Past slick booths selling Ron Paul-approved gold bars and offering "patriot coaching" — a two-day boot camp teaching the fine art of "turning the tables on a liberal reporter" — Martin's sign looks proudly homemade and oozes righteous fury.
"Obama's Malignancy Is Metastasizing!" it screams in jagged yellow letters.
The table is empty when Riptide first approaches, so we grab a glossy pamphlet and head for a speech. The conference, sponsored by a conservative website called WorldNetDaily, has brought some of the biggest names in the Tea Party movement to South Florida, including Rep. Michele Bachman and Tom Tancredo.
Our mission was simple: Figure out who these people are. After all, the Tea Party is reshaping the GOP across America, nowhere more visibly than in Florida, where the insurgent Marco Rubio is cruising to a Senate seat.
Next comes Doug Giles, a Florida pastor famous mostly for his daughter, who dressed up as a ho to infiltrate liberal voter registration group ACORN. Giles desperately cracks jokes as he appeals to pastors. "This interfaith message doesn't include the imams of Islam, though," he clarifies. "If I tick them off, then it's boom!" The audience of 200 or so aging white folks chuckles appreciatively.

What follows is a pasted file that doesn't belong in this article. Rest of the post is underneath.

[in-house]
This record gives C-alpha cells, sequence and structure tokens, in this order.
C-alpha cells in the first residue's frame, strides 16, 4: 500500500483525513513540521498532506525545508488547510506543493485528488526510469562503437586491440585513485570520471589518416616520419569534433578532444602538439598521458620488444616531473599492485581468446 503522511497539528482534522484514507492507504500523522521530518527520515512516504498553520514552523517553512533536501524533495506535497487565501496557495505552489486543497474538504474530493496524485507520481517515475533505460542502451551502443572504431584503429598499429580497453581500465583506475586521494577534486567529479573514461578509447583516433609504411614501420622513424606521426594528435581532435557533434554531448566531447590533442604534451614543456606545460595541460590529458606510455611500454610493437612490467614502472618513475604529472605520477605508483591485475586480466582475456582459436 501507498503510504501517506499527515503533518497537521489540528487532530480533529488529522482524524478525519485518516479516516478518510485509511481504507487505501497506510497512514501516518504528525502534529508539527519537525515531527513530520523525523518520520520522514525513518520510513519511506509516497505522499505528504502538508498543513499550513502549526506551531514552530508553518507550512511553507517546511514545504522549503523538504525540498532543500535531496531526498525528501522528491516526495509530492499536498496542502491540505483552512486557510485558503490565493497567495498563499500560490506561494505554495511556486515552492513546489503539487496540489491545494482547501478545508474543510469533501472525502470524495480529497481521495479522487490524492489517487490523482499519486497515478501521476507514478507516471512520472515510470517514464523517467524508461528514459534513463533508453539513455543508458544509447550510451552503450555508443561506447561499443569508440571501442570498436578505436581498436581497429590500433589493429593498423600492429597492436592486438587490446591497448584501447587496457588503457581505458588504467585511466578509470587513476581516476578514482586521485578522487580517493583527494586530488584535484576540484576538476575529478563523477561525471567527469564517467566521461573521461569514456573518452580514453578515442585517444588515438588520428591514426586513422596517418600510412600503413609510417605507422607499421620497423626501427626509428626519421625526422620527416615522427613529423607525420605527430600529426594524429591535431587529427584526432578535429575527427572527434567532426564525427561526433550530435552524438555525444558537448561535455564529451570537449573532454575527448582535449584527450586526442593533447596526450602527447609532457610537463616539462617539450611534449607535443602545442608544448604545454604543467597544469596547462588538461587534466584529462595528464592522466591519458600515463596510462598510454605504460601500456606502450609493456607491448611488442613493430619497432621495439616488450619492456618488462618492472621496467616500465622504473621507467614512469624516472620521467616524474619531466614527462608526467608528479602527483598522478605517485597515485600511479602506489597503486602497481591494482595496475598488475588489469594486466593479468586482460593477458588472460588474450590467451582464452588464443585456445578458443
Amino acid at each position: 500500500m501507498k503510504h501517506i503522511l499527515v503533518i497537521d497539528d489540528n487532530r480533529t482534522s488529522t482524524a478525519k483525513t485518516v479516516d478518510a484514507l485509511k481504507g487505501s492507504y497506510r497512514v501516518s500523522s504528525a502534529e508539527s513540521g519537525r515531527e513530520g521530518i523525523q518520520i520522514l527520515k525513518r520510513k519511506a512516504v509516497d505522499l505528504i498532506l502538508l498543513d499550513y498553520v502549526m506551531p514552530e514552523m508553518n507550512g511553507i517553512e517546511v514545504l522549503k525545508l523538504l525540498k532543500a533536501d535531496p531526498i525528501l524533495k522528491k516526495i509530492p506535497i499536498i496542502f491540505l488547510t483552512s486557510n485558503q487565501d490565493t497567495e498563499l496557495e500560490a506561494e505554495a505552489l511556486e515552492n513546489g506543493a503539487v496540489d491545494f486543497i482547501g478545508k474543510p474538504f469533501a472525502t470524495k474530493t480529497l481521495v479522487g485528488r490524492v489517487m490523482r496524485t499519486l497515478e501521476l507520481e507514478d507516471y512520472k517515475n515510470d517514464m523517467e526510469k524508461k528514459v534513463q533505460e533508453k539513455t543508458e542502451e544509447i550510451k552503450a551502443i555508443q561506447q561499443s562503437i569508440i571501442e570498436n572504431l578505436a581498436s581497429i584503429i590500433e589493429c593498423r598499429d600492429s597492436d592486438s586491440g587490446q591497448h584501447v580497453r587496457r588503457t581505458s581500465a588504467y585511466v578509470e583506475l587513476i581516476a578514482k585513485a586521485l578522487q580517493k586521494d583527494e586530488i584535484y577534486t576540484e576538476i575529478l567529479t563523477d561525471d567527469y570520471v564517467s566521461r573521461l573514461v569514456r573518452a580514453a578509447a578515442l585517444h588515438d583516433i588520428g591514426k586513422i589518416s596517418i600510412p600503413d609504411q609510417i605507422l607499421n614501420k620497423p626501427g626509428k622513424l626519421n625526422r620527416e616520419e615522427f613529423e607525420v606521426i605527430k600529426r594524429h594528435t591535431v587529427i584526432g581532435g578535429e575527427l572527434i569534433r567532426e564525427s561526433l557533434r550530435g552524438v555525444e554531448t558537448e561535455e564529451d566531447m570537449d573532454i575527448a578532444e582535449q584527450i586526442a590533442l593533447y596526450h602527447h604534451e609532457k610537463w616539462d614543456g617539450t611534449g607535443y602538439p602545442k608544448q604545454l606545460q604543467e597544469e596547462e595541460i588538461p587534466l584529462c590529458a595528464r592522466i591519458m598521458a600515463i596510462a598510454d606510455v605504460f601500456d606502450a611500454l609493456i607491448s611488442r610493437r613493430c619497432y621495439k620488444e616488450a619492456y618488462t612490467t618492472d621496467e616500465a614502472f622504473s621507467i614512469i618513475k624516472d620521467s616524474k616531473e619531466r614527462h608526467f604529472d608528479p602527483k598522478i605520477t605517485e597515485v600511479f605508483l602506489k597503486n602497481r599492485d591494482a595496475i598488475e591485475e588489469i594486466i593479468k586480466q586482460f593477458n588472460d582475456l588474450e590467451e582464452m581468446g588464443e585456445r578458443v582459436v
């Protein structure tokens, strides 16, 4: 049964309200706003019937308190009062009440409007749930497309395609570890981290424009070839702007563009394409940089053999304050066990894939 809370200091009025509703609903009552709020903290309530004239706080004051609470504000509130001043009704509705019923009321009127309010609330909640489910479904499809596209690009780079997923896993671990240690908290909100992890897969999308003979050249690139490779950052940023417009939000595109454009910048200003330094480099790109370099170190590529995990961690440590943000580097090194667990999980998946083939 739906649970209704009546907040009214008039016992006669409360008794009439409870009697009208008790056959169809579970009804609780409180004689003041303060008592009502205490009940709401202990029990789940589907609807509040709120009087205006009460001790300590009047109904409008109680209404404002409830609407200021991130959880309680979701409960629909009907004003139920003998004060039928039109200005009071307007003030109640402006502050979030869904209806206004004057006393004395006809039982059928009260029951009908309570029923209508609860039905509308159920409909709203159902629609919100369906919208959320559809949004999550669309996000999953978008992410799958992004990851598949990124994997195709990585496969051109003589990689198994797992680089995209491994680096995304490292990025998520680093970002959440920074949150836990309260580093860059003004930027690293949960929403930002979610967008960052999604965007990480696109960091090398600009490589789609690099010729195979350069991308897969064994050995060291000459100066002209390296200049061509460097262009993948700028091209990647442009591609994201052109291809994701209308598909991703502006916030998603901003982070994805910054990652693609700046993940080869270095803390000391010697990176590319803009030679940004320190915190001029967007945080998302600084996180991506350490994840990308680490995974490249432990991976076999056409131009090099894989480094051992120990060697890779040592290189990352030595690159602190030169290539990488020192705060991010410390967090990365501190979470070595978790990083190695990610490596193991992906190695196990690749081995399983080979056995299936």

The speeches are enlightening, but we can't shake the feeling we're missing the heart of the movement. Martin's simple pamphlet, emblazoned with a weeping bald eagle, calls to us. It touts his book, It's Over!, which chronicles "our chaotic decline, those behind it... and our single hope to survive: a second war of independence!"
Does Martin really want a violent overthrow of the government? We have to know.
Back in the exhibitors' hall, we find the author sitting behind stacks of his book. A squinty man in his late 50s with a cynical smirk and wide glasses, Martin is friendlier than any anti-government zealot we've ever met.
"Demicide is the murder of 10,000 or more people, and our government has killed 262 million," he cheerfully explains between stories about his business: selling supplies to hikers and hunters near the Appalachian Trail in north Georgia.
"So you think violent conflict is the only answer?" we ask.
"Oh it is, it is," Martin says, smiling happily. "I know so."